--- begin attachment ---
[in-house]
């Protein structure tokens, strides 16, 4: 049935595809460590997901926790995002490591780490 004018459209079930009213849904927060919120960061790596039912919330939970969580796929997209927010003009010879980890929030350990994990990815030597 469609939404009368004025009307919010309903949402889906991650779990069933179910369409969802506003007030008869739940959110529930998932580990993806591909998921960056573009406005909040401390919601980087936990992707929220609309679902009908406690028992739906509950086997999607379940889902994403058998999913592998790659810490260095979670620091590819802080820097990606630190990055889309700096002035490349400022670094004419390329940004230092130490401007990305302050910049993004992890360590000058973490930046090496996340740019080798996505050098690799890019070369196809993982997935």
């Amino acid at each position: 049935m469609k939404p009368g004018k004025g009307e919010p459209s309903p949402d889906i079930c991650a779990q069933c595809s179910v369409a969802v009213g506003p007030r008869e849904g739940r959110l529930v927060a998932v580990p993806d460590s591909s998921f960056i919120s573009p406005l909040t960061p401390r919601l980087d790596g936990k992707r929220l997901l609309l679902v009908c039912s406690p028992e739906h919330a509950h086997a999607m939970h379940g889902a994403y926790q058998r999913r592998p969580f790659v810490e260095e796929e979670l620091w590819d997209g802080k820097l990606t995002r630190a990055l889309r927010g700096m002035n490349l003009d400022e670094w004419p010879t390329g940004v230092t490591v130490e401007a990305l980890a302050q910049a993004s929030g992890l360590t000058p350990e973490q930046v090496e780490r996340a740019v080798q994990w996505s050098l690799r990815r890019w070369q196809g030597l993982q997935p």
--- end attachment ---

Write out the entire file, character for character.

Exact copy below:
[in-house]
């Protein structure tokens, strides 16, 4: 049935595809460590997901926790995002490591780490 004018459209079930009213849904927060919120960061790596039912919330939970969580796929997209927010003009010879980890929030350990994990990815030597 469609939404009368004025009307919010309903949402889906991650779990069933179910369409969802506003007030008869739940959110529930998932580990993806591909998921960056573009406005909040401390919601980087936990992707929220609309679902009908406690028992739906509950086997999607379940889902994403058998999913592998790659810490260095979670620091590819802080820097990606630190990055889309700096002035490349400022670094004419390329940004230092130490401007990305302050910049993004992890360590000058973490930046090496996340740019080798996505050098690799890019070369196809993982997935």
């Amino acid at each position: 049935m469609k939404p009368g004018k004025g009307e919010p459209s309903p949402d889906i079930c991650a779990q069933c595809s179910v369409a969802v009213g506003p007030r008869e849904g739940r959110l529930v927060a998932v580990p993806d460590s591909s998921f960056i919120s573009p406005l909040t960061p401390r919601l980087d790596g936990k992707r929220l997901l609309l679902v009908c039912s406690p028992e739906h919330a509950h086997a999607m939970h379940g889902a994403y926790q058998r999913r592998p969580f790659v810490e260095e796929e979670l620091w590819d997209g802080k820097l990606t995002r630190a990055l889309r927010g700096m002035n490349l003009d400022e670094w004419p010879t390329g940004v230092t490591v130490e401007a990305l980890a302050q910049a993004s929030g992890l360590t000058p350990e973490q930046v090496e780490r996340a740019v080798q994990w996505s050098l690799r990815r890019w070369q196809g030597l993982q997935p």